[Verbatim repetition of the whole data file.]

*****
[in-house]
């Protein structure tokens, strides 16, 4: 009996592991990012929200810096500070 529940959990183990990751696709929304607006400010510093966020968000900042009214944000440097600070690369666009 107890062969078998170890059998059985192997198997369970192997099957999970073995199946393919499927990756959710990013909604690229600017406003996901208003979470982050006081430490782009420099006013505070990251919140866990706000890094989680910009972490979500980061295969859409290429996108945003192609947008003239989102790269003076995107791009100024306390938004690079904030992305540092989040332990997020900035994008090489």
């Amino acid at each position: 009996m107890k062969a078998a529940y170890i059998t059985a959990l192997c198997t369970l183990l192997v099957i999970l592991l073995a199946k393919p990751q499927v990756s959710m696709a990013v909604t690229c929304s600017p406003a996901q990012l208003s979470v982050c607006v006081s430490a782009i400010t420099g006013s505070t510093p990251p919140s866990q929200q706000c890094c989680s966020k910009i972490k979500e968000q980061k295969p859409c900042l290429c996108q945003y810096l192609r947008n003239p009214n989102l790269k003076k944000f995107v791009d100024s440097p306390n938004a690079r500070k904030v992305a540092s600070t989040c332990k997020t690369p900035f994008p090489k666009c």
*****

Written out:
[in-house]
């Protein structure tokens, strides 16, 4: 009996592991990012929200810096500070 529940959990183990990751696709929304607006400010510093966020968000900042009214944000440097600070690369666009 107890062969078998170890059998059985192997198997369970192997099957999970073995199946393919499927990756959710990013909604690229600017406003996901208003979470982050006081430490782009420099006013505070990251919140866990706000890094989680910009972490979500980061295969859409290429996108945003192609947008003239989102790269003076995107791009100024306390938004690079904030992305540092989040332990997020900035994008090489």
């Amino acid at each position: 009996m107890k062969a078998a529940y170890i059998t059985a959990l192997c198997t369970l183990l192997v099957i999970l592991l073995a199946k393919p990751q499927v990756s959710m696709a990013v909604t690229c929304s600017p406003a996901q990012l208003s979470v982050c607006v006081s430490a782009i400010t420099g006013s505070t510093p990251p919140s866990q929200q706000c890094c989680s966020k910009i972490k979500e968000q980061k295969p859409c900042l290429c996108q945003y810096l192609r947008n003239p009214n989102l790269k003076k944000f995107v791009d100024s440097p306390n938004a690079r500070k904030v992305a540092s600070t989040c332990k997020t690369p900035f994008p090489k666009c």